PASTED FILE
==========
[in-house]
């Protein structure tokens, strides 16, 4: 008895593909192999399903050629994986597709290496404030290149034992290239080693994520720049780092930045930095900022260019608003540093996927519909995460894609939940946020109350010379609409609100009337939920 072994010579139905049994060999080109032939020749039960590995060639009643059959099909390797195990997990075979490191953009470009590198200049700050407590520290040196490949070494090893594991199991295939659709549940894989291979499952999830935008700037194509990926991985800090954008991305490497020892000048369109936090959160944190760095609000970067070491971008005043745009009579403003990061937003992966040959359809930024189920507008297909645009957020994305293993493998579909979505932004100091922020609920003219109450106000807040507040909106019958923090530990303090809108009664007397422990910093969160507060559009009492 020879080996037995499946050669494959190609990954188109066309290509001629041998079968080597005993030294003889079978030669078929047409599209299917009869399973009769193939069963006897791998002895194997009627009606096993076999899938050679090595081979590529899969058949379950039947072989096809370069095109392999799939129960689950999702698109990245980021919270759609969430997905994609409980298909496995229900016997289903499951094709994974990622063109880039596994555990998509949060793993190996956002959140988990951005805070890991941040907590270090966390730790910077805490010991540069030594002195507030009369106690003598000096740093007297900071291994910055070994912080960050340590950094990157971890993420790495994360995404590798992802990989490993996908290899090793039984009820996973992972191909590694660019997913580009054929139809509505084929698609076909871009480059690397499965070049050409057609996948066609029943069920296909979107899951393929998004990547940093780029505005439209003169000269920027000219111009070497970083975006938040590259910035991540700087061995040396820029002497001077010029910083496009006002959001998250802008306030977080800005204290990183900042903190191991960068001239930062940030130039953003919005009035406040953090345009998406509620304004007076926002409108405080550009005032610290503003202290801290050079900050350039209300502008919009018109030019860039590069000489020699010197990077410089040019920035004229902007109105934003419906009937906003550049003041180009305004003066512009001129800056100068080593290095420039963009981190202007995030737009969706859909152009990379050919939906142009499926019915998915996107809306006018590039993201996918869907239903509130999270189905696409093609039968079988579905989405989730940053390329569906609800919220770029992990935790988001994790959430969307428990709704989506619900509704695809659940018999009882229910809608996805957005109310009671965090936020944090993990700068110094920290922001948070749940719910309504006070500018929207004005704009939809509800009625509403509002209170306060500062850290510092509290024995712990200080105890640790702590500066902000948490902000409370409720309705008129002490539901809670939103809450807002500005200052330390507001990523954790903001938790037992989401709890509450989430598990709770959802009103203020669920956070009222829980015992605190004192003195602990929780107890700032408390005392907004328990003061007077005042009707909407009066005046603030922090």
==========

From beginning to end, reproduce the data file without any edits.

[in-house]
């Protein structure tokens, strides 16, 4: 008895593909192999399903050629994986597709290496404030290149034992290239080693994520720049780092930045930095900022260019608003540093996927519909995460894609939940946020109350010379609409609100009337939920 072994010579139905049994060999080109032939020749039960590995060639009643059959099909390797195990997990075979490191953009470009590198200049700050407590520290040196490949070494090893594991199991295939659709549940894989291979499952999830935008700037194509990926991985800090954008991305490497020892000048369109936090959160944190760095609000970067070491971008005043745009009579403003990061937003992966040959359809930024189920507008297909645009957020994305293993493998579909979505932004100091922020609920003219109450106000807040507040909106019958923090530990303090809108009664007397422990910093969160507060559009009492 020879080996037995499946050669494959190609990954188109066309290509001629041998079968080597005993030294003889079978030669078929047409599209299917009869399973009769193939069963006897791998002895194997009627009606096993076999899938050679090595081979590529899969058949379950039947072989096809370069095109392999799939129960689950999702698109990245980021919270759609969430997905994609409980298909496995229900016997289903499951094709994974990622063109880039596994555990998509949060793993190996956002959140988990951005805070890991941040907590270090966390730790910077805490010991540069030594002195507030009369106690003598000096740093007297900071291994910055070994912080960050340590950094990157971890993420790495994360995404590798992802990989490993996908290899090793039984009820996973992972191909590694660019997913580009054929139809509505084929698609076909871009480059690397499965070049050409057609996948066609029943069920296909979107899951393929998004990547940093780029505005439209003169000269920027000219111009070497970083975006938040590259910035991540700087061995040396820029002497001077010029910083496009006002959001998250802008306030977080800005204290990183900042903190191991960068001239930062940030130039953003919005009035406040953090345009998406509620304004007076926002409108405080550009005032610290503003202290801290050079900050350039209300502008919009018109030019860039590069000489020699010197990077410089040019920035004229902007109105934003419906009937906003550049003041180009305004003066512009001129800056100068080593290095420039963009981190202007995030737009969706859909152009990379050919939906142009499926019915998915996107809306006018590039993201996918869907239903509130999270189905696409093609039968079988579905989405989730940053390329569906609800919220770029992990935790988001994790959430969307428990709704989506619900509704695809659940018999009882229910809608996805957005109310009671965090936020944090993990700068110094920290922001948070749940719910309504006070500018929207004005704009939809509800009625509403509002209170306060500062850290510092509290024995712990200080105890640790702590500066902000948490902000409370409720309705008129002490539901809670939103809450807002500005200052330390507001990523954790903001938790037992989401709890509450989430598990709770959802009103203020669920956070009222829980015992605190004192003195602990929780107890700032408390005392907004328990003061007077005042009707909407009066005046603030922090």